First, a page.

Create standby pool to save grid from dip in green power:

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Central Electricity Authority of India has called for creating a flexible standby capacity to protect electricity grid in case the generation from renewable energy plants drop.

To enable this, the government should call bids from coal, gas and hydro power projects, and successful bidders should surrender the plants to the regional load dispatch centres for creating a common pool for a designated period, Central Electricity Authority (CEA) has said in a report.

While CEA is still evaluating the exact requirement of the supporting power generation capacity in a separate exercise, industry experts said 10% of the country average peak demand is likely to be required for grid balancing.

India’s peak demand is about 150GW and about 10% grid balancing capacity could mean a pool of about 15,000-mw plants. The move, if approved, will bring relief to some of the stressed assets in the power sector. The pool will have to be a mix of hydro, gas and coal plants depending on their response time. Hydro and energy storage can be restarted in lesser time, followed by hydro and coal based plants. India has set up a target of renewable capacity addition of 175 GW by 2021-22 and thus requires flexible generation when wind or solar generation deviates.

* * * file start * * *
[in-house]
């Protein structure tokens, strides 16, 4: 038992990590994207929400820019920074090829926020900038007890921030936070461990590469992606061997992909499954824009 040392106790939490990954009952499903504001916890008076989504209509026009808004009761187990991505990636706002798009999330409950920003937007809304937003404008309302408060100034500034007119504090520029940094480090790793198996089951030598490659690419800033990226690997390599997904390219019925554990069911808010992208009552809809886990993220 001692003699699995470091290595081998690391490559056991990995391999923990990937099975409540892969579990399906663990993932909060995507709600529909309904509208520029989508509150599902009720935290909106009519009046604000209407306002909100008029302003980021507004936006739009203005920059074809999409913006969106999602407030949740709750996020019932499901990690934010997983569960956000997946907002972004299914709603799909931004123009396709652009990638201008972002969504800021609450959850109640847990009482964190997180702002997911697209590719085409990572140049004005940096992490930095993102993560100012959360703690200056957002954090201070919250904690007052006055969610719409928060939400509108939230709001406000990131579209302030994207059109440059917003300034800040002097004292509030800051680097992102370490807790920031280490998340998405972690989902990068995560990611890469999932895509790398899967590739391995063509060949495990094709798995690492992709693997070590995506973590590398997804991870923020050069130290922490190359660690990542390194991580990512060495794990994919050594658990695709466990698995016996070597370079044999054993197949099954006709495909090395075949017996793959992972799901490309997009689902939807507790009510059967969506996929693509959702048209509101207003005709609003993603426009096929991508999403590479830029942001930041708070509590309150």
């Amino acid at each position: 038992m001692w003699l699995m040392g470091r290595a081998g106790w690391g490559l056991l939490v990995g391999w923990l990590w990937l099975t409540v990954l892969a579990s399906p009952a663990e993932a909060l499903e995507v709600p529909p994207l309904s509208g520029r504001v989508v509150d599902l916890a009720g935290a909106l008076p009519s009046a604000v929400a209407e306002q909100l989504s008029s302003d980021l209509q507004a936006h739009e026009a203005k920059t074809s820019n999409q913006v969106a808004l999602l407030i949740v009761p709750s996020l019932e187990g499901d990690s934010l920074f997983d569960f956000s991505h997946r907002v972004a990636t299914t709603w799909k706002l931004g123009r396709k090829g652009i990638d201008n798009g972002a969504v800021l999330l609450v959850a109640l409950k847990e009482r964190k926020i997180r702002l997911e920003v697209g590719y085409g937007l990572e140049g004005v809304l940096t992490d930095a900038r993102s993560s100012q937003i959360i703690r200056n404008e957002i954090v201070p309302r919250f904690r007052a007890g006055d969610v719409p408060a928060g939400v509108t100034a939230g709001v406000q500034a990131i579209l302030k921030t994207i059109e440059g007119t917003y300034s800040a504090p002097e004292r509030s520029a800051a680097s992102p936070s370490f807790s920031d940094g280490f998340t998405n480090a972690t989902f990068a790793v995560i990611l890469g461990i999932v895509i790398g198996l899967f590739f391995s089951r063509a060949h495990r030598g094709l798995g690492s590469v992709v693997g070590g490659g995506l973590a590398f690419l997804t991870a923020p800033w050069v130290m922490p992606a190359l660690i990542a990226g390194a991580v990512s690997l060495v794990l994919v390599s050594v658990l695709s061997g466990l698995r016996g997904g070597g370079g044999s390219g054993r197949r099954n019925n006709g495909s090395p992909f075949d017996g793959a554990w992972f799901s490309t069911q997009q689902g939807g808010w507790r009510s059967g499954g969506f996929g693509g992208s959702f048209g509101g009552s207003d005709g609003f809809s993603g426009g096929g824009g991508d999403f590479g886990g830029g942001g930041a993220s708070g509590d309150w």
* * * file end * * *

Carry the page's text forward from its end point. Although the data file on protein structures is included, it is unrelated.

“It is recommended that ancillary services in India may be started to ensure capacity on a permanent basis,” CEA said in its report on types of balancing energy resources to facilitate grid integration of renewable energy sources. “It is proposed that the response times of different types of ancillary services, i.e., seconds reserves, 5 minute reserves as well as reserves which respond in about half an hour should be specified, under the functional requirements of ancillary services and any generator or bulk consumer (through demand response), which can achieve these functional requirements, should be allowed to bid for the same,” it said.

“Such services should be procured through competitive bidding, on a yearly basis, or three-yearly basis, as deemed fit,” said the report released on Monday.

Payment to ancillary services should be through a fixed commitment charge and a usage charge, it said.

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